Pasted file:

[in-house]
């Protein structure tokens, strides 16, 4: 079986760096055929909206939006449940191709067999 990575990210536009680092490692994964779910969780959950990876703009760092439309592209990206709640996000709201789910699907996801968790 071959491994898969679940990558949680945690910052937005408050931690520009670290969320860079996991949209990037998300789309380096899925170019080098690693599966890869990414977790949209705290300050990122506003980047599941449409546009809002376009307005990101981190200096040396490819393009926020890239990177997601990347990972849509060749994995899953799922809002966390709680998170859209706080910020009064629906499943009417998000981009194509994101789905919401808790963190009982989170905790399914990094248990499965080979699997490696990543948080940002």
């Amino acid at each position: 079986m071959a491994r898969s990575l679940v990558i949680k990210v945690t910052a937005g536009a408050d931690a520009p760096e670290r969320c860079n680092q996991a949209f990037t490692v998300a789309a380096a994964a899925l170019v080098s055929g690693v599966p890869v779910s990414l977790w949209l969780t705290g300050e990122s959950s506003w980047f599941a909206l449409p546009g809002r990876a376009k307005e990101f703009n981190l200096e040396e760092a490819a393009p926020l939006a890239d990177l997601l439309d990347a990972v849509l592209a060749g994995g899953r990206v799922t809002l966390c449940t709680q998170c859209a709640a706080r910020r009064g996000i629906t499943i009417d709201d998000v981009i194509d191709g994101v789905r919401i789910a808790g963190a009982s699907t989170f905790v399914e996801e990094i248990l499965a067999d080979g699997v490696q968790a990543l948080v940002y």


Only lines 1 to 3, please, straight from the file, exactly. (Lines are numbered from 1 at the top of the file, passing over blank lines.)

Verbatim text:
[in-house]
């Protein structure tokens, strides 16, 4: 079986760096055929909206939006449940191709067999 990575990210536009680092490692994964779910969780959950990876703009760092439309592209990206709640996000709201789910699907996801968790 071959491994898969679940990558949680945690910052937005408050931690520009670290969320860079996991949209990037998300789309380096899925170019080098690693599966890869990414977790949209705290300050990122506003980047599941449409546009809002376009307005990101981190200096040396490819393009926020890239990177997601990347990972849509060749994995899953799922809002966390709680998170859209706080910020009064629906499943009417998000981009194509994101789905919401808790963190009982989170905790399914990094248990499965080979699997490696990543948080940002």
């Amino acid at each position: 079986m071959a491994r898969s990575l679940v990558i949680k990210v945690t910052a937005g536009a408050d931690a520009p760096e670290r969320c860079n680092q996991a949209f990037t490692v998300a789309a380096a994964a899925l170019v080098s055929g690693v599966p890869v779910s990414l977790w949209l969780t705290g300050e990122s959950s506003w980047f599941a909206l449409p546009g809002r990876a376009k307005e990101f703009n981190l200096e040396e760092a490819a393009p926020l939006a890239d990177l997601l439309d990347a990972v849509l592209a060749g994995g899953r990206v799922t809002l966390c449940t709680q998170c859209a709640a706080r910020r009064g996000i629906t499943i009417d709201d998000v981009i194509d191709g994101v789905r919401i789910a808790g963190a009982s699907t989170f905790v399914e996801e990094i248990l499965a067999d080979g699997v490696q968790a990543l948080v940002y």